Teri Vance: Looking for ‘spark’ to tidy up
Sometime over the last couple of weeks, the mountain of clothing piling precariously at the top of my closet finally gave way to an avalanche, nearly burying me in the process.
I’m lucky to be alive.
My husband, however, didn’t see it that way.
Rather than rejoicing in my survival, my husband was annoyed, finally asking me, “When are you going to clean up that pile of clothes?”
I said I’d be more than happy to clean up the clothes if I wasn’t so busy cleaning everything else, as he’d been shirking in that department.
He didn’t agree with that assessment.
And it continued until it got to the current point where I can’t — for the sake of my pride — touch the clothes. He can’t — for the sake of his safety — mention the clothes.
I get this isn’t healthy — not for life in general or for our marriage. But I’m not sure exactly how to approach it.
As is characteristic with avalanches, this problem didn’t occur overnight; rather, it built up over time. I can’t quite reach the shelf where I store the clothes, so as they’ve accumulated, all order has been lost.
It’s more than just cleaning up the pile, it’s going to require a new system. Gary has offered to help create one (and, if I’m being honest, he’s much better at that kind of stuff than I am. But I’m not quite ready to be honest).
Everyone is talking about Marie Kondo and her new show on Netflix, “Tidying Up,” where she helps people declutter their lives and, in turn, find joy. It’s based on her book called, “The Life-Changing Magic of Tidying Up.”
I don’t know about you, but I could really use some life-changing magic.
She recommends taking all the clothes out of your closet and putting them on the bed, going through all of them and keeping only the items that “spark joy.”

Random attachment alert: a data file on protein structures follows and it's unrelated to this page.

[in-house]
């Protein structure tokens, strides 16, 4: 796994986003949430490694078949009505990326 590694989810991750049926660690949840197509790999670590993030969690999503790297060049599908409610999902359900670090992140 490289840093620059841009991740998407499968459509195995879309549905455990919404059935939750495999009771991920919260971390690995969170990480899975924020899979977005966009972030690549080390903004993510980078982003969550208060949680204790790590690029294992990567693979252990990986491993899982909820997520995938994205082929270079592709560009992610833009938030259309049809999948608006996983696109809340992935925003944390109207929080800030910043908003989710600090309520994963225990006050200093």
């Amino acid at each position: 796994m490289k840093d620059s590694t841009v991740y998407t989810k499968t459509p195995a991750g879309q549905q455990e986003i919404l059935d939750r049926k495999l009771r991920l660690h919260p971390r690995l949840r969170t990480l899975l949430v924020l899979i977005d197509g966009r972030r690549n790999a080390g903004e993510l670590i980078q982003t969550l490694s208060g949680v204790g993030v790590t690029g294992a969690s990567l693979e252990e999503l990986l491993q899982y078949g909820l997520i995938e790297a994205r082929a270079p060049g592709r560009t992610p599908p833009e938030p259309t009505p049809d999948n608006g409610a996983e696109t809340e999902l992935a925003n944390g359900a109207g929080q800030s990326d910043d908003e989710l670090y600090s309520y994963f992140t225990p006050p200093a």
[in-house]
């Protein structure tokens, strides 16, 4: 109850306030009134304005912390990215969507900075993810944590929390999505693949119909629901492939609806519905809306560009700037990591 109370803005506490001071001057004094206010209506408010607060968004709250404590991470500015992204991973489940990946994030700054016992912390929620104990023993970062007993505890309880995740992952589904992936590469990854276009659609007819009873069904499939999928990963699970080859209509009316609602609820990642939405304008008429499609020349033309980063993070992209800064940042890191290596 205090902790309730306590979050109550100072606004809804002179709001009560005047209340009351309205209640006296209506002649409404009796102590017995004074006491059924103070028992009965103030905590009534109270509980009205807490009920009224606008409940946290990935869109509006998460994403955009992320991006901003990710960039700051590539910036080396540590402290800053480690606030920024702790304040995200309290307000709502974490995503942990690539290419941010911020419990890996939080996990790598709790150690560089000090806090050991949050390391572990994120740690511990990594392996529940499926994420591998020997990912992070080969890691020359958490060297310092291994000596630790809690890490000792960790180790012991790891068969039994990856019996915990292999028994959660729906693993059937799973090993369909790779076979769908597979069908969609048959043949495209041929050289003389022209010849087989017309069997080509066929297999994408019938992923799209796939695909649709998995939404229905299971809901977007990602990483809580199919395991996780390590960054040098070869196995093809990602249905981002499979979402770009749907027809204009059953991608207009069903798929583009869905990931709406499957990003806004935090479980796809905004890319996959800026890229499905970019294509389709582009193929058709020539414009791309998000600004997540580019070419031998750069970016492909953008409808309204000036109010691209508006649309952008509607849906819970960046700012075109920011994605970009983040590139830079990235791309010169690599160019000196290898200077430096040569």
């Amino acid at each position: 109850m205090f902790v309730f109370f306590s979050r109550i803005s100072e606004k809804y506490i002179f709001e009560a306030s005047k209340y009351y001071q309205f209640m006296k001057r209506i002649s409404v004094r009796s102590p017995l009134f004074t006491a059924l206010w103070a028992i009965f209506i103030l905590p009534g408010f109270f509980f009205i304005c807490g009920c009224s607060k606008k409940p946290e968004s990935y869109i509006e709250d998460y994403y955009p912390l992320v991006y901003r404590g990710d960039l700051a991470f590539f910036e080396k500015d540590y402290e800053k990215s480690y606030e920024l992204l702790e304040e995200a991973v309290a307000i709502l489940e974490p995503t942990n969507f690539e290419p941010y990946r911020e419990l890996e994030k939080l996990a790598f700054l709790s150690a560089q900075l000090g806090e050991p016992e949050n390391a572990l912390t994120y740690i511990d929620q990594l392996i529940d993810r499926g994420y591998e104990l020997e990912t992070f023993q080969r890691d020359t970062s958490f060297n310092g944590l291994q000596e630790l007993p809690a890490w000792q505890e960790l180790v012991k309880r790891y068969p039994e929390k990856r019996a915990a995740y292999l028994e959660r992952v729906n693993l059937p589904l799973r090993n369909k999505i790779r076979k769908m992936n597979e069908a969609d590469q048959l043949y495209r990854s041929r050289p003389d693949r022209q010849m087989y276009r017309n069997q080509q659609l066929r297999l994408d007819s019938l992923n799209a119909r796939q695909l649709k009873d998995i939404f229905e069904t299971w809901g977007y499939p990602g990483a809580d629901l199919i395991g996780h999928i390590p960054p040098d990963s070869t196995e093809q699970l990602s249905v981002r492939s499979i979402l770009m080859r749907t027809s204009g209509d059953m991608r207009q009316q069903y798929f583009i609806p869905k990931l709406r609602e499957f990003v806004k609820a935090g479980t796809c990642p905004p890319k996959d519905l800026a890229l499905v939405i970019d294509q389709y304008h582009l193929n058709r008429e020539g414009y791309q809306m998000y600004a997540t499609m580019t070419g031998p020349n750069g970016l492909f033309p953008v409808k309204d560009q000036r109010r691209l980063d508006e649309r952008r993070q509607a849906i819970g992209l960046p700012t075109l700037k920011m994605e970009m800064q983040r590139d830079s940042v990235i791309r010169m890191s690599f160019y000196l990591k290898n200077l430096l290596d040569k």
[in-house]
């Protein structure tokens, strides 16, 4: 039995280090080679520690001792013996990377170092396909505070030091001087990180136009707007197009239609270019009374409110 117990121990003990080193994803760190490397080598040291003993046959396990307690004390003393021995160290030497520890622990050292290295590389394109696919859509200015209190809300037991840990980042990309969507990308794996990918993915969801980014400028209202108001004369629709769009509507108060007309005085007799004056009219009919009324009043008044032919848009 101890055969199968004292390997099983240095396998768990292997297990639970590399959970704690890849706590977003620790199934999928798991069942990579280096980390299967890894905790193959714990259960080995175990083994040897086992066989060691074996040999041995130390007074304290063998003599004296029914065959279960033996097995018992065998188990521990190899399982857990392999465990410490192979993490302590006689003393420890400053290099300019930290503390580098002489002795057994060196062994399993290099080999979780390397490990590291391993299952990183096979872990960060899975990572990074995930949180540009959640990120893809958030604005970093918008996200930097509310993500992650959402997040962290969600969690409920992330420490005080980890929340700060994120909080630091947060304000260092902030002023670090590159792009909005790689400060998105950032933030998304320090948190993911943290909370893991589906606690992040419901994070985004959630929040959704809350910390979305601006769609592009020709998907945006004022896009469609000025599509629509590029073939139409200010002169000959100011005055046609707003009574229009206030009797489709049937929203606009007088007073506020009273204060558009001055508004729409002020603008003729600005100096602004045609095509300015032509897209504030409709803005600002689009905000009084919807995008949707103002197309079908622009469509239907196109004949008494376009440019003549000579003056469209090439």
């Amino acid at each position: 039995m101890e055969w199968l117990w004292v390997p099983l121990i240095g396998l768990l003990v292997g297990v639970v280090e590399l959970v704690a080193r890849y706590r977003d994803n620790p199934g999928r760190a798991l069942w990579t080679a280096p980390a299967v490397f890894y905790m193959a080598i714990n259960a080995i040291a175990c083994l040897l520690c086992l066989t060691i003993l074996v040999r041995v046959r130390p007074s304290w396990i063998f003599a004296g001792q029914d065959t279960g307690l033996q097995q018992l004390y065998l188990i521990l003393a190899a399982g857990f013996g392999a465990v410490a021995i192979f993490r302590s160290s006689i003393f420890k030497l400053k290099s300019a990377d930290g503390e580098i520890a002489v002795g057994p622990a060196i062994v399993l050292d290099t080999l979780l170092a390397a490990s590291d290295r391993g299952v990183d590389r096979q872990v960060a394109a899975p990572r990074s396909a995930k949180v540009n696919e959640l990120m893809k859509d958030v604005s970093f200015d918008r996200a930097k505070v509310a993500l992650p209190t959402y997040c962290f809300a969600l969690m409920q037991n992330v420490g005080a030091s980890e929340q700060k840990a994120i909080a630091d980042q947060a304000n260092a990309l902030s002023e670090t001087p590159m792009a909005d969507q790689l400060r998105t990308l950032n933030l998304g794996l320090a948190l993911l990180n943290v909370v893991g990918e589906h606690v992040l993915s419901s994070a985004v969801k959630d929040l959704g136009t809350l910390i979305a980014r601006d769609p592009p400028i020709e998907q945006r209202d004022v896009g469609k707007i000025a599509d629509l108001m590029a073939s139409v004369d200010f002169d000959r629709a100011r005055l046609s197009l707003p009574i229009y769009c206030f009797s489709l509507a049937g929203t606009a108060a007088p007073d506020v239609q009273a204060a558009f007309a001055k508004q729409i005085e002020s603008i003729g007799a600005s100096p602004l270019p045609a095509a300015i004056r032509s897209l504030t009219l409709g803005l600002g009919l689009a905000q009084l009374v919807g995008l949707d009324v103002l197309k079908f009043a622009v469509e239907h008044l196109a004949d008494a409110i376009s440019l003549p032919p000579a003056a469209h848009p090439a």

Sounds easy enough. But I’ve lived for weeks with a pile of clothes on the floor of my closet, so it’s reasonable I could find a way to survive with that same pile on my bed. I’m not sure my marriage would survive though.
My friend Lisa Kornze offered a solution.
“I recommend taking all those clothes to a room that they don’t belong in for sorting,” she said. “I just did my boys’ room last weekend this way and it was so much easier than when I’ve done my closet pile on my bed.”
Amie Miller said she read Kondo’s book years ago and had gone through the process then, but is ready to do it again.
“A lot of people are upset or making fun of the way she tells them to toss it if it doesn’t spark joy, but it’s worth it,” she said. “It is absolutely worth figuring out that you don’t really need all the things around you if they aren’t making you happy or helping you in a real way.”
That pile at the bottom of my closet definitely isn’t making me happy or helping me.
I think it’s time to give in, time to let go of my messy stubbornness so I can attack the real clutter.